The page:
The impact of Mullah Omar’s death effectively reset the chain of command in the global Jihadi movement. While oaths of allegiance and loyalties are seen as shifting and unstable by western eyes, these linkages have significant impacts on how and what Jihadi organizations will do. Bin Laden had pledged his allegiance to Mullah Omar. Upon his death, the entire chain of allegiance from Omar to the lowest foot soldier is now reset. Typically this would result in renewed pledges to head of the organization and for them to continue on with business as usual. That is not what we are seeing.
Many in the Jihadi movement viewed AQ as overreaching when they attacked the west or the far enemy. ISIS has been judicious in encouraging it, but not really sponsoring it. That stemmed from first their internal capability. ISIS is largely composed of disenfranchised youth with little experience supervised by former Saddam regime military commanders. AQ on the other hand consists of fairly experienced operatives with the capability to plan and execute larger scale attacks against distant targets. With the allegiance chain up for grabs, we are seeing many of the experienced former AQ franchises pledge their allegiance to ISIS.
That provides them not only with a capability they previously did not posses, it gives them access to people who are motivated and prepared to carry it out. What makes matters more difficult is that ISIS is really the first self-funded transnational terrorist organization. People, experience and resources make this a very dangerous combination. AQ has largely fractured and the universally disliked Zawahiri is unlikely to be able to retain much if any of the organization. ISIS is capitalizing on that general dislike by claiming that Zawahiri had abandoned the path set out by Mullah Omar and Osama Bin Laden, and they are following the correct path.
Further complicating matters is the manner in which we learned that Omar was deceased. It appears he has been dead for nearly two years. That makes AQ leadership either dishonest if they have been hiding the fact, or incompetent if they did not know. Either of these perceptions reinforce the view that Zawahiri is not suited to lead the organization in much of the global Jihaddi camps. Neither is likely to strengthen AQ proper. ISIS is the inevitable beneficiary of the confluence of events.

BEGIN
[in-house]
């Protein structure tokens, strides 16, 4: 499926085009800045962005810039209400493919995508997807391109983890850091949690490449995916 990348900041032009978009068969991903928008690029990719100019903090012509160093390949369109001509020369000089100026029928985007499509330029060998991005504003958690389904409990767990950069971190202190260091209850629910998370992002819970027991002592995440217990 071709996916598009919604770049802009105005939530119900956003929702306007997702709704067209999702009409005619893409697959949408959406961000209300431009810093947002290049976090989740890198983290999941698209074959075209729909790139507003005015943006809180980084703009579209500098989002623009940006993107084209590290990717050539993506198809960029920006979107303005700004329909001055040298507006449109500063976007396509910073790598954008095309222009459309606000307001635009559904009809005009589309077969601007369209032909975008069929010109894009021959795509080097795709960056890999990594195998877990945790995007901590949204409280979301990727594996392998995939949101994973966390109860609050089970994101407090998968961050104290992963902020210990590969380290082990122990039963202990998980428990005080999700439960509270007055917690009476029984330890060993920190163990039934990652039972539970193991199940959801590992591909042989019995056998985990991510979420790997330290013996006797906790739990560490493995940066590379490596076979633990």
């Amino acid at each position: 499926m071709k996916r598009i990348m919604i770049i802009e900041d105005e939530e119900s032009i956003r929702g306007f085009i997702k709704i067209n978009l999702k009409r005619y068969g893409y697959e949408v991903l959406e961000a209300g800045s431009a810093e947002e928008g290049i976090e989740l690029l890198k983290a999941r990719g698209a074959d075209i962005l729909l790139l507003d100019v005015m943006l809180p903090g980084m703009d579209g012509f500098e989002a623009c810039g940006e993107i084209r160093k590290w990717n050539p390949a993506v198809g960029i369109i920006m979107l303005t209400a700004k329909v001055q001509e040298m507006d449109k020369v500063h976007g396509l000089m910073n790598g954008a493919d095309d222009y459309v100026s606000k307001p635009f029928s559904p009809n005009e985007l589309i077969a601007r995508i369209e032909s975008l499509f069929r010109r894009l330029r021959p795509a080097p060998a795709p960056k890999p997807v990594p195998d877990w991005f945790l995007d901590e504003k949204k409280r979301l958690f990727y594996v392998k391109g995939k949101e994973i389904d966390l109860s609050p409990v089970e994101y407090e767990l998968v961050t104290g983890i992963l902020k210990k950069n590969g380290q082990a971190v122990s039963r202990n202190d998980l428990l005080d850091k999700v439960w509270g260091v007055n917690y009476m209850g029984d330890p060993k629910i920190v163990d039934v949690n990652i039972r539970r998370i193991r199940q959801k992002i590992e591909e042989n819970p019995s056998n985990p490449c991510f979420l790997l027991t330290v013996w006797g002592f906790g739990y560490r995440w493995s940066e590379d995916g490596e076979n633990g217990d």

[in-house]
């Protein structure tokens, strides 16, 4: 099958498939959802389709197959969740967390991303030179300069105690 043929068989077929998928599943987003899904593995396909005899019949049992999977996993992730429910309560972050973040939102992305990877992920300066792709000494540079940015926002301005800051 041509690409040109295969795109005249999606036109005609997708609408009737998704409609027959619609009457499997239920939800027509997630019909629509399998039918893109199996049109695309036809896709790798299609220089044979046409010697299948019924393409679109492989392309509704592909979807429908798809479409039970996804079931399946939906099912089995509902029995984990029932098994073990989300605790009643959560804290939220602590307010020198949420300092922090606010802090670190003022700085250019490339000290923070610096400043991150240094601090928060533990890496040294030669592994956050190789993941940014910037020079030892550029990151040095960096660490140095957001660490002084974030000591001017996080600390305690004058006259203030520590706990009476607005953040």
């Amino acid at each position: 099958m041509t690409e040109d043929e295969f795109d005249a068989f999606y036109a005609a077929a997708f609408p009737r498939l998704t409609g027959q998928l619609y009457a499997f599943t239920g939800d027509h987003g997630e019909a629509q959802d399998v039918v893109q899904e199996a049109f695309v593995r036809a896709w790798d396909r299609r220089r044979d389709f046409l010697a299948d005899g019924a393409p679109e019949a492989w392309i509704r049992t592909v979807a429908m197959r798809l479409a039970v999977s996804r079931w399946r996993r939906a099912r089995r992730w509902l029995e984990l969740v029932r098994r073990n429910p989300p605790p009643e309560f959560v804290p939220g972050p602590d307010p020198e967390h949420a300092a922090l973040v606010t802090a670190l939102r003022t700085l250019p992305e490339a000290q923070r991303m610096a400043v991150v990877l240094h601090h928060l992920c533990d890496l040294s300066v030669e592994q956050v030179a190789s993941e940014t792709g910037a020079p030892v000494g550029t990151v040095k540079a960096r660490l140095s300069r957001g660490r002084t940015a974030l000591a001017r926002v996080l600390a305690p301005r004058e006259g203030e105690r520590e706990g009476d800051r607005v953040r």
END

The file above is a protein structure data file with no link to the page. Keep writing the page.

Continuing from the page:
Lastly, ISIS has been selling oil to Turkey on the black market which has provided it with substantial revenue. If we could shut down the rat lines, it might become possible to contain ISIS and let it implode. Starvation, massive human suffering of those under ISIS rule is the result of that path. Alternatively, we can continue to bomb in hopes that they capitulate. That is also a costly endeavor in human casualties.
What to Do About the Terrorist Group ISIS
The final piece of the equation of ISIS is what to do with its estimated 30,000 fighters if we were to go in? Many are little more then children, but those children have committed atrocities and witnessed violence sufficient to ensure they are incompatible with civilized humanity for as long as they are alive. There is no good answer to these circumstances.
I was asked to comment on the current strategy being employed by America and its effectiveness. It is now as it has always been – insufficient to stop ISIS expansion. Air campaigns are as counter productive as they are effective due to the recruiting advantage indiscriminate bombing gives your enemies. The half hearted commitment of ground forces as liberators is equally ridiculous. We do not want to liberate ISIS ideology as it is incompatible with humanity. Unfortunately, ISIS is leaving us little choice but to destroy them all.
The longer we allow ISIS to control territory and claim leadership of the global jihadi movement, the more dangerous they become. Unfortunately, that means the commitment of competent ground forces (meaning western ground forces as the Arab nations in the region simply lack the ability to field anything resembling a competent Army). Further it means identifying the fact that ISIS ideology is incompatible with humanity and not something to be liberated or freed. The short version is another protracted war in the region with a defined re-education component for the survivors. I do not see the political will to effectively deal with this threat resident in this administration.